The Read Local Committee is pleased to announce Anna Francesca has won our Faster, Higher, Stronger Poetry Contest with her poem Citius, Altius Fortius. We love the poem, especially so close to this time of new year's resolutions, for Francesca's focus on herself and her own strength.
The Local Writers committee is pleased to announce Karin L. Frank has won our #IHeartU poetry contest with her entry Solace. We love the poem's progression from start to last lines, and the contrast between young and old. We enjoyed the sophisticated vocabulary punctuating strong imagery, and the poem is especially pleasing when read aloud. Try it! We're excited to hear Frank's reading of her own work at our April 9th 2nd Saturday event. Tell us what you like about Solace in the comments.
Arlin Buyert’s latest collection, Oh Say Can You See, opens with "Big Brother", a poem that exposes the aftermath of a spirit ravaged by war. It is a candid poem that ensnares the reader in raw emotion, a poem of spare words, grounding details and a haunting and unforgettable metaphor: “someone else came home:/quiet and brittle as a dead tree.” By the end of the poem, I felt as if Bobbie was my big brother.
The Tiny Book of Tiny Stories: Volume I is a creative, charming compilation of 1-5 sentence stories, poems, and artwork. The dainty book features 67 of the more than 8500 contributions originally submitted for the volume. Some made me laugh, others made me pause and reflect, and I kept flipping back to certain illustrations just to savor them a little longer. My favorite tiny story:
In the Palm of Your Hand isn’t just a handy poetry guide for poets, it also contains a hefty chunk of poems from both known and lesser-known poets. Steve Kowit masterfully demonstrates that a combination of both writing and reading is essential for a strong and extensive writing path.
The book is organized quite well with simple but thorough explanations of various aspects and forms of poetry followed by thoughtful exercises. Poems are peppered throughout the book, offering direction, insight and inspiration.
David Rothenberg's Bug Music is a highly readable and eccentric investigation into an aspect of nature too easily taken for granted. Bugs produce very mathematical sounds based on natural cycles. What human ears are able to delineate is really only the tip of a very large iceberg connected to other icebergs. Delving deeply into the sounds of cicadas, crickets and katydids, Rothenberg is not afraid to suddenly go big-picture on his readers. He aims for nothing less than a direct connection between a cricket’s chirp and jazz band’s rhythm section.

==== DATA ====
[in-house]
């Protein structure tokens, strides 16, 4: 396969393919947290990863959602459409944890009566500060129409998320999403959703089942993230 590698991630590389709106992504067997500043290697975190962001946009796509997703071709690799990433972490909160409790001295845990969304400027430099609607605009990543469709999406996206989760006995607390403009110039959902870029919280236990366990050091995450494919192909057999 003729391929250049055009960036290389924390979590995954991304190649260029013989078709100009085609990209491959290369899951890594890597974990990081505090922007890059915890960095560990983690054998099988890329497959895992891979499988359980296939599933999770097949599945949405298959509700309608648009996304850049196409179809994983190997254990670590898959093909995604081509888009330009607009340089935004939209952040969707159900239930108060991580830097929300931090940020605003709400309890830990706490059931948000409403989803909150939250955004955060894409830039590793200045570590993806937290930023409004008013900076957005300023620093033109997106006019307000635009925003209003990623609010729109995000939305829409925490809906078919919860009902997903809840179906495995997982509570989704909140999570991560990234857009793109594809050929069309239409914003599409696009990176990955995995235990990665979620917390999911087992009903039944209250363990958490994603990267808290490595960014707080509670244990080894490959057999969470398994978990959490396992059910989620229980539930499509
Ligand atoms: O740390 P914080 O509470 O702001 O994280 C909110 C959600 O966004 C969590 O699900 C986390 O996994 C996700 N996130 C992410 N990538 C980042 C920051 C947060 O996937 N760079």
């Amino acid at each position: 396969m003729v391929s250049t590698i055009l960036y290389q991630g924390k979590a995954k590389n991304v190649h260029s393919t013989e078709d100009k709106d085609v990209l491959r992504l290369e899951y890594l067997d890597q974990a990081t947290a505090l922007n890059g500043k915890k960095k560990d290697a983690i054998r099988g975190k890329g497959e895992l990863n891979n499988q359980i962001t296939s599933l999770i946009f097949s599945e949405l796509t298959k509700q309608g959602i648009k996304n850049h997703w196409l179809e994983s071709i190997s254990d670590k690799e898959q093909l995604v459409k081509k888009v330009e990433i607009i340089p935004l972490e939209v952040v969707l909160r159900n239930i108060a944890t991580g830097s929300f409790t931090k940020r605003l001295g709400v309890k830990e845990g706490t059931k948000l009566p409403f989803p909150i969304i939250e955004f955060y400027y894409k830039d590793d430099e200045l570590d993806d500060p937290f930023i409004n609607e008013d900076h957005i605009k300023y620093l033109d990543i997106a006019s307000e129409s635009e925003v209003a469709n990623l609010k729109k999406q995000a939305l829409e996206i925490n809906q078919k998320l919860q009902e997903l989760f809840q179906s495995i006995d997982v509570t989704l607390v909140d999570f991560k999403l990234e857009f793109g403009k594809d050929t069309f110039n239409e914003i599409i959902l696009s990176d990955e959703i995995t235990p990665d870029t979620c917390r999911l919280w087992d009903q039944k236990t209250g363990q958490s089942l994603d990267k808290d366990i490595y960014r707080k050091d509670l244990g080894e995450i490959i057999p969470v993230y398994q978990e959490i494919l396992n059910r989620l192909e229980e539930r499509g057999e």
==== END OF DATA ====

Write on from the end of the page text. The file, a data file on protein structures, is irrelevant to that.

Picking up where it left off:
Love this author – love this illustrator – love this author and illustrator combo – love this book. That’s a lot of love, but if you read this book I think you’ll agree with me. I don’t remember how I came across the illustrator Mark Hearld, but my guess (and hope) is that we will be seeing and hearing a lot more from this talented British artist. His mixed media work reminds me of Eric Carle, but colorful and vibrant in a fresh new way.
Walker Evans and Cynthia Rylant form a simply magical rapport in Something Permanent. Cynthia Rylant’s connection to the photographs is quite eerie given that the book came to fruition after the passing of Walker Evans. It’s as if she has studied the photographs for hours, interviewed Evans, painstakingly plucked the hidden words from the pictures, and shaped them into poems. The poems and photographs surrounded me, and as an outsider separated b
In the spring of 1998, as part of my studies for my master’s degree in English, I signed up for a course called “Middle English Alliterative Verse.” When I saw the syllabus, it shocked me: We were to translate thousands of lines of medieval English into the modern.